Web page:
Liam Payne is baring it all.
The 26-year-old artist opened up about life after One Direction in an interview with GQ Hype published Monday.
As fans will recall, Payne, Harry Styles, Louis Tomlinson and Niall Horan announced they were "taking a hiatus" to "work on individual projects" back in 2015. Their fifth member, Zayn Malik, had already left the band earlier that year.
While it's been four years since the split, Payne admitted there were still grudges between the five former bandmates.
"Definitely in some part, yeah," he replied when asked point-blank. "We had our differences throughout the whole experience with some things. I still think about some stuff that was said and done that now I would do differently, but then that's all part of growing up. Being in One Direction was such a schoolyard mentality somehow–the One Direction University, I call it. Everyone has stuff they've said at parties they wished they hadn't but, for us, the difference was that it was all happening in front of the world. Now we are older, for me certainly there are things that I am just not as bothered about. I think with Zayn's particular exit and the way he chose to go, we haven't really heard from him since he left. He didn't even say goodbye, if I am being honest. It was a really sordid scenario, from our side certainly. A bit strange. It's difficult."
Speaking of Malik, Payne also opened up about the "Pillowtalk" artist's struggles with fame and anxiety. While the "Stack It Up" star acknowledged they all entered the X-Factor competition for different reasons, he said "you just don't know until you get there whether you're built for this or not."
"For Zayn, he loves music and he's an amazing talent. He genuinely was the best singer in One Direction, hand on heart, out of all of us," he said. "But for him to get to a point where, you know, he can't step on a stage? It's a lot. I mean, he's doing great. His streaming numbers are ridiculous, but I do think he misses out on the performance side a bit, you know. He can't seem to get past that part."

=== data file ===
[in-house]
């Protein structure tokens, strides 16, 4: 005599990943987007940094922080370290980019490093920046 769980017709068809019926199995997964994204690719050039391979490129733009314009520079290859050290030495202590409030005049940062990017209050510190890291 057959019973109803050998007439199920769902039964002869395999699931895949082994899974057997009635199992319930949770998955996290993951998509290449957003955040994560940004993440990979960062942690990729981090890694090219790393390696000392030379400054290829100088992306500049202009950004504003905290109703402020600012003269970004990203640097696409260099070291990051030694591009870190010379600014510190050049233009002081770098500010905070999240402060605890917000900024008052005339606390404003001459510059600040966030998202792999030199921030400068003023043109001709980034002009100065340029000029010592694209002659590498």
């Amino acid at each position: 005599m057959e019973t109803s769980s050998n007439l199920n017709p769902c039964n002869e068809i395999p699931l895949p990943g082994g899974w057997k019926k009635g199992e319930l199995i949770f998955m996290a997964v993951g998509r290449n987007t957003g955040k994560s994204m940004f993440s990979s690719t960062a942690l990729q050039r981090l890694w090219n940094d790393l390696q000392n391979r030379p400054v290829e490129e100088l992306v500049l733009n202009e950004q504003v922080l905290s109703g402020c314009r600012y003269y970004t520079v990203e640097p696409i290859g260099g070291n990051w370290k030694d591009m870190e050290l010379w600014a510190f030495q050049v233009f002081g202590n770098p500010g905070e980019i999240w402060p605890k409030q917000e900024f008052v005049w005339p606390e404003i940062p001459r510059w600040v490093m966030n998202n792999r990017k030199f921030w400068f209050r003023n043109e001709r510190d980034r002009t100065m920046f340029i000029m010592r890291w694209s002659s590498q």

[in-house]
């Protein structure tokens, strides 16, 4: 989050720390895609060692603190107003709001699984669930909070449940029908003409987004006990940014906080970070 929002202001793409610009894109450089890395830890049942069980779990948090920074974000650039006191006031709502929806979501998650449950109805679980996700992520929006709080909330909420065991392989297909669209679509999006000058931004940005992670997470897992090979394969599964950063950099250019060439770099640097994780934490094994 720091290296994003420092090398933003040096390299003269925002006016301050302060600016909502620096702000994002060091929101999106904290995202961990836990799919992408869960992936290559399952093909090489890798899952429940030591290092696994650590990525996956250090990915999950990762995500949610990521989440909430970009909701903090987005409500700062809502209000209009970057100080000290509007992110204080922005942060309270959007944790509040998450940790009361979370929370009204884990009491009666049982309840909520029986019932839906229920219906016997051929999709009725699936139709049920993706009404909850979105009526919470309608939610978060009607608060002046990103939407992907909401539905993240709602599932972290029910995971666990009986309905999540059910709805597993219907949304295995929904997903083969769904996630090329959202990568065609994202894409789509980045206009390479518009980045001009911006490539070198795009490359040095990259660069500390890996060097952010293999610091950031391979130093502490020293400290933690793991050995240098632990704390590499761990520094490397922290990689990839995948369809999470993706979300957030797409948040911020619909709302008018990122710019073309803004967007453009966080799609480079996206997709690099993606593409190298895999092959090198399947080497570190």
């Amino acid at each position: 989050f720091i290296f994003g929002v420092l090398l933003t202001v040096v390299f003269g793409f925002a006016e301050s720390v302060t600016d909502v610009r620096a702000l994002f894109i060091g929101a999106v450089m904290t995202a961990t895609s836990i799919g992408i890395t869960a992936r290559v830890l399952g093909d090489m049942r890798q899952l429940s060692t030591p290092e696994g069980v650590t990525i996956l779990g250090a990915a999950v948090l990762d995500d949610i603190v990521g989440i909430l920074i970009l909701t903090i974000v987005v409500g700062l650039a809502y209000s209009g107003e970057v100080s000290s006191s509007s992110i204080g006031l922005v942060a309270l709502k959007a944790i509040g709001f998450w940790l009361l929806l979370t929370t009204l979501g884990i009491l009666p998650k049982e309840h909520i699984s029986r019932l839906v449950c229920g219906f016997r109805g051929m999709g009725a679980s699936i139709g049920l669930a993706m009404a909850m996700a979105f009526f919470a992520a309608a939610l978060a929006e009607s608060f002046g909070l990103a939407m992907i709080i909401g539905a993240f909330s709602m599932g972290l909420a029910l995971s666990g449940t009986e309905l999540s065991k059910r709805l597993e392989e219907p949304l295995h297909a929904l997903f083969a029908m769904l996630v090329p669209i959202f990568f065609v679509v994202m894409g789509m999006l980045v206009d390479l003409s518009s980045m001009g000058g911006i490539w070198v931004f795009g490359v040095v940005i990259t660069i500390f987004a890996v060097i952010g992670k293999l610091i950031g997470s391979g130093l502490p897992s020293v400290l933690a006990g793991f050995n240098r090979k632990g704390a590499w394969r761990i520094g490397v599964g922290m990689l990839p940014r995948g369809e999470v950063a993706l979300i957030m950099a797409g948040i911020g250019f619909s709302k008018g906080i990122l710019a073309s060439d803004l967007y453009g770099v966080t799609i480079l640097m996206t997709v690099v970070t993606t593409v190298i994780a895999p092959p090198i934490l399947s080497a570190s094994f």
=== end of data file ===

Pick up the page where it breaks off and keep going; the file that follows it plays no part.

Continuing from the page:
Payne could relate to Malik's struggles in a lot of ways. For instance, he said he now deals with this "brain fart syndrome."
"I was on medication for a while, and it was something to do with epilepsy, but I was using it for something else," he told the magazine. "And it was to do with anxiety for me too, fully prescribed, but I didn't realize that [on the medication] certain lights made me forget, well, everything. I totally forgot who I was. And lyrics. It still happens. I have a fear of it now. It happens all the time. So we all have our little beasties in that sort of scenario. But this era of talent shows, it is dangerous and some people just don't know what they are getting into."
In fact, Payne expressed his desire to reach out to Malik; however, he didn't seem to know how.
"I didn't want him to feel like he was going through this all alone in some ways, or that we were all out to get him," he said. "We're the only people who know what you're going through. The only five people who know what you are going through were all in a room together once, and you left –fair enough–but you don't want anyone going through such evils for no reason. But it got to a point with me where I wouldn't know where to begin with Zayn. I hope he has good people around him, but I don't at this stage think it's anything the rest of us can solve."
In addition, Payne spoke about his own battle with depression.
"There was a lot of stuff," he told the publication. "I was drinking too much and getting into really bad, bad situations for quite some time actually. And I hit a peak moment where I knew the drinking was going to get me; I needed to do something about it. I spent a lot of time drinking to escape the crazy world that I had created for myself. I didn't know what I was doing. That first therapy session and being like, ‘I don't even know what I like or anything about myself'–it was pretty scary stuff. I was afraid of how far my career was going and that it might go even further. You can say, ‘Who is afraid of success? But that's what it entails sometimes. Success has got the better of me on more than one occasion. When I am losing I tend to concentrate more."
The artist then said he "got sober for a year" and is still trying to find "the balance right between being a party animal and being an animal in the gym."
During the interview, he also spoke about his other bandmates finding their own styles and working on his own debut album. He also talked about his Hugo campaign, which marked his first nude shoot.
To read the full interview, check out GQ Hype.